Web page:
Human rights defenders in India face a diverse range of attacks and harassment for their work defending the rights of others, including killings, torture, ill-treatment, enforced disappearance, arbitrary detention, smear campaigns, and judicial harassment. People defending the rights of marginalised communities are targeted by state and non-state actors alike. Armed groups and private companies also target HRDs and community leaders for work related to economic development projects and their impact on the local communities or the environment. HRDs have also been labelled as "insurgents" or “Naxalites” (Maoists), in an attempt to discredit their work and justify their targeting.
HRDs making use of Right to Information Act have been targeted with physical attacks. At least two HRDs were killed in 2012 as a result of their work on access to information. Women human rights defenders (WHRDs), are particularly vulnerable in rural areas, especially in regions with a heavy presence of the military and armed groups. Dalits’ rights defenders encounter death threats, destruction of their properties, fabricated charges, physical attacks, as well as caste-based insults and discrimination.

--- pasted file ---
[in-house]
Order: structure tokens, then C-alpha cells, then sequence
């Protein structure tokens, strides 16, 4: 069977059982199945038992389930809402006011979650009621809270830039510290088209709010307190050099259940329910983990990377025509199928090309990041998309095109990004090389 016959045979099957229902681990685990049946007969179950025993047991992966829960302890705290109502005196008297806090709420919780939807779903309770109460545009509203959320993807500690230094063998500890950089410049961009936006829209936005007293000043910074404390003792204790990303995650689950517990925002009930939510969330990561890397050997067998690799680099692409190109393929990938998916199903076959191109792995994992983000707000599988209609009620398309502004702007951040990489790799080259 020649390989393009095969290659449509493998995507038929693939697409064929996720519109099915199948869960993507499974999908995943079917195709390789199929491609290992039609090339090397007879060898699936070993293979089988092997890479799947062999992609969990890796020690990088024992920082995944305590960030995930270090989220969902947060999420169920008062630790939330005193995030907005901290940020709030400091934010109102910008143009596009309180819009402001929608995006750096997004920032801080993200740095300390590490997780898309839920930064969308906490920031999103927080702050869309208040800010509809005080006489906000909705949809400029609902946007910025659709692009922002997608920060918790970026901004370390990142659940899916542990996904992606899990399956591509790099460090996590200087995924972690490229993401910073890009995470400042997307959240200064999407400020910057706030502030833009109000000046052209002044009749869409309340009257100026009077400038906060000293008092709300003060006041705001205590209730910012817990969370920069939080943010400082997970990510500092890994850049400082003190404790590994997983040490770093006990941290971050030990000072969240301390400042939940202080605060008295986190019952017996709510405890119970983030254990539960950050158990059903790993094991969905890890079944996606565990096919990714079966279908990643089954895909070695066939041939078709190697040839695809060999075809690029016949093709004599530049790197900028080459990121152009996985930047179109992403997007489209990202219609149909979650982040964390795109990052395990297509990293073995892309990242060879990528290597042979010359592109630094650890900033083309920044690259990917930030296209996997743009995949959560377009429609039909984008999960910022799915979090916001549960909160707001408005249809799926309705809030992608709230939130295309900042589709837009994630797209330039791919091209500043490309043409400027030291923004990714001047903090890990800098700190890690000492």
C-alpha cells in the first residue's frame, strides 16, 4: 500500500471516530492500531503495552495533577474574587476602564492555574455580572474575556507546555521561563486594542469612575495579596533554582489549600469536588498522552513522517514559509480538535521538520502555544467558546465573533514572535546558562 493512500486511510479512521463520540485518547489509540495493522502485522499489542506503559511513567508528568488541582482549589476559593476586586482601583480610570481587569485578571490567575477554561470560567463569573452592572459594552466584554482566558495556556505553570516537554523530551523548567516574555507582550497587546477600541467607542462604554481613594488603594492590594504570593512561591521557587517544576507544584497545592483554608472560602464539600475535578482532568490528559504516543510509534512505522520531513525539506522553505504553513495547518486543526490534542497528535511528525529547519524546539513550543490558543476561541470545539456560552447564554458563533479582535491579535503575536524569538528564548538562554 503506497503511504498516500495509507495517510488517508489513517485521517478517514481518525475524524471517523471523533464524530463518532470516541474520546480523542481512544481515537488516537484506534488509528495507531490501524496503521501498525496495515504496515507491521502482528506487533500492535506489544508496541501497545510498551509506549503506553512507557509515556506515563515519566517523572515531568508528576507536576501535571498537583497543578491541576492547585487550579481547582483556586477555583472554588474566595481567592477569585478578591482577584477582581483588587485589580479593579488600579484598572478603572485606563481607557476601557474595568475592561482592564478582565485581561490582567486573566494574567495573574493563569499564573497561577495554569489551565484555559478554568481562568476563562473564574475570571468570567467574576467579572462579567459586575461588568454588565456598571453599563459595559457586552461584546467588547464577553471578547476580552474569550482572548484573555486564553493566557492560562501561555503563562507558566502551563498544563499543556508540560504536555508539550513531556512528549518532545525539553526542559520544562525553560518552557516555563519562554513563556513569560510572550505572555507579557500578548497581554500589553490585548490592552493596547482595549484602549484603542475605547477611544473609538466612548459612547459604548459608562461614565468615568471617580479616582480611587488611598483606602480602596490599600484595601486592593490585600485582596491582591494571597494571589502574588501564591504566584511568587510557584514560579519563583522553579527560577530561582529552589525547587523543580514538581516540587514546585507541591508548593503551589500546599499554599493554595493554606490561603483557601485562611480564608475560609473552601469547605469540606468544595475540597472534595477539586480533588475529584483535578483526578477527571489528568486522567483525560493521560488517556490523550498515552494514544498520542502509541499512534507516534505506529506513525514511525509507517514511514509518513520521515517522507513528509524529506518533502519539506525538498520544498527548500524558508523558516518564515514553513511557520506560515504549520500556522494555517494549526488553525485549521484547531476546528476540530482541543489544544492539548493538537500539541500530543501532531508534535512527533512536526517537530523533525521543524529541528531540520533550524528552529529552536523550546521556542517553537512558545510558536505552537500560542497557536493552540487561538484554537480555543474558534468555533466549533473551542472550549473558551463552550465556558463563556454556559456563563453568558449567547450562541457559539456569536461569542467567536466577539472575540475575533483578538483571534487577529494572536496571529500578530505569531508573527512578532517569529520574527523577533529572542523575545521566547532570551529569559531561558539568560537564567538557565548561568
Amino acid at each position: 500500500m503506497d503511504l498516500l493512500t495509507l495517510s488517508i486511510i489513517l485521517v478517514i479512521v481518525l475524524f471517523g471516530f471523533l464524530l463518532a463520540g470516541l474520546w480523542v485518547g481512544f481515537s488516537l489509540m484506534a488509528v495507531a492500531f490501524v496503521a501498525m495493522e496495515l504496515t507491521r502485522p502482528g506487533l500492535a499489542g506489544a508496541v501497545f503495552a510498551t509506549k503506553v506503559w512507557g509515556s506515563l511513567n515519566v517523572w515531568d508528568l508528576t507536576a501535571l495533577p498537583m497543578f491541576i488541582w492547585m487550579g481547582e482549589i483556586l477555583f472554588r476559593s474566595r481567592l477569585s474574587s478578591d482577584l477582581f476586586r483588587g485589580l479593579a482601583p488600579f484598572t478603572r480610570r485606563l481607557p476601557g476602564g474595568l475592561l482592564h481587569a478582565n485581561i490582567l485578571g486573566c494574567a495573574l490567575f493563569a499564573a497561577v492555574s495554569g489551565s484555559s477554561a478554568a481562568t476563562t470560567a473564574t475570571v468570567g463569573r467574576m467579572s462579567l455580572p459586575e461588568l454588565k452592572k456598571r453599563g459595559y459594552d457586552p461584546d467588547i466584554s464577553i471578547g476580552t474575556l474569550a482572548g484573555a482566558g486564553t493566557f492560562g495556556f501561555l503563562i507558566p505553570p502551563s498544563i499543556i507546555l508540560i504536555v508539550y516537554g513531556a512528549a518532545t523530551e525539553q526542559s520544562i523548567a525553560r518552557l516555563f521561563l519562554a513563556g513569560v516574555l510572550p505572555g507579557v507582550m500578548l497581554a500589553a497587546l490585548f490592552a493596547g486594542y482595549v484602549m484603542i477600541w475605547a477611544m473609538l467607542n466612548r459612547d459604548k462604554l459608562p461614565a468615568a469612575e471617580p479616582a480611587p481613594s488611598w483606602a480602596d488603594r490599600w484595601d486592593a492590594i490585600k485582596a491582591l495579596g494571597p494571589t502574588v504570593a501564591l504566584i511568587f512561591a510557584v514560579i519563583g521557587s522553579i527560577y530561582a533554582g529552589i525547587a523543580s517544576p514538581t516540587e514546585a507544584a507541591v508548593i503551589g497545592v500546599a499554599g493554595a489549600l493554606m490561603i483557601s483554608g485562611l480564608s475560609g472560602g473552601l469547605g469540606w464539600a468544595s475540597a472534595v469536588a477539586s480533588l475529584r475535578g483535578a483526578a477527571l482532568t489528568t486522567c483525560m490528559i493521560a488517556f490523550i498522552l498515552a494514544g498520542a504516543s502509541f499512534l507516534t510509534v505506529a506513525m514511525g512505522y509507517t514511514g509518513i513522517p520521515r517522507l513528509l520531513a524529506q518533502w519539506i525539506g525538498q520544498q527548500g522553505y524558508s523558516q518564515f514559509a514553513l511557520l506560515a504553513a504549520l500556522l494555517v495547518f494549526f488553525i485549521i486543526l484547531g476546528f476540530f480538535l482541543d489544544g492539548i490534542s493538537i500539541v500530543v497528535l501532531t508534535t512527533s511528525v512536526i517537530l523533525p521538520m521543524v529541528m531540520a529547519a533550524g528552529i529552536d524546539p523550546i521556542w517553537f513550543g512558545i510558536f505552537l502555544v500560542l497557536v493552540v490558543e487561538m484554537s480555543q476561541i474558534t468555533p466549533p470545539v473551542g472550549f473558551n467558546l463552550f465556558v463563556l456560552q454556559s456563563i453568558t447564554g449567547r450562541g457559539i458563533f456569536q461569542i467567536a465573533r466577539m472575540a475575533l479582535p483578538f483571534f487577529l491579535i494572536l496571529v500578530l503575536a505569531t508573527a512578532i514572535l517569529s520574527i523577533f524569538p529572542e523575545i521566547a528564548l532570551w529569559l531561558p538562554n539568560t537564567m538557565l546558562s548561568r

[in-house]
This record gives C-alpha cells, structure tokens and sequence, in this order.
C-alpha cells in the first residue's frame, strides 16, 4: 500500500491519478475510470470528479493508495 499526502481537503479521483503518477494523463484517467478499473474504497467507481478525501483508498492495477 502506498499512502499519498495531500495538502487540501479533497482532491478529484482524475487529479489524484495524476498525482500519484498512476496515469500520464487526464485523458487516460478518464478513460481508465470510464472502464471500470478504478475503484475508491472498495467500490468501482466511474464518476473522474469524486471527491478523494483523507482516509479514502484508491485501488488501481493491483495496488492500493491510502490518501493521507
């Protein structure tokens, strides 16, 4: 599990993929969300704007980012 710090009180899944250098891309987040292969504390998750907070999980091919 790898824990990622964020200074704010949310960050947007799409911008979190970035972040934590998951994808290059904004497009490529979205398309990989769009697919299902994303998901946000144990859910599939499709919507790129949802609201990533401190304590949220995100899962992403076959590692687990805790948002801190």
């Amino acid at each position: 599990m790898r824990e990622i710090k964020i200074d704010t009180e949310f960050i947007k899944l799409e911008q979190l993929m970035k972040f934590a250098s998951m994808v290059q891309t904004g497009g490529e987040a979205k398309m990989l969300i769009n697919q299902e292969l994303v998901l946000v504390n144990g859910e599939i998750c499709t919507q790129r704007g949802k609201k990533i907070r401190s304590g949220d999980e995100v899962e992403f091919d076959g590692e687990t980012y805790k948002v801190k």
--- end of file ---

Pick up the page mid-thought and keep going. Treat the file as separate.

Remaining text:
Police officials are often the perpetrators of violence against HRDs, usually with impunity. While human rights bodies exist both at the national and at the state levels, human rights defenders expressed strong criticism at their work and effectiveness. Investigations carried out by the National Human Rights Commission and the State Human Rights Commissions (SHRCs) are often either inadequate or extremely delayed.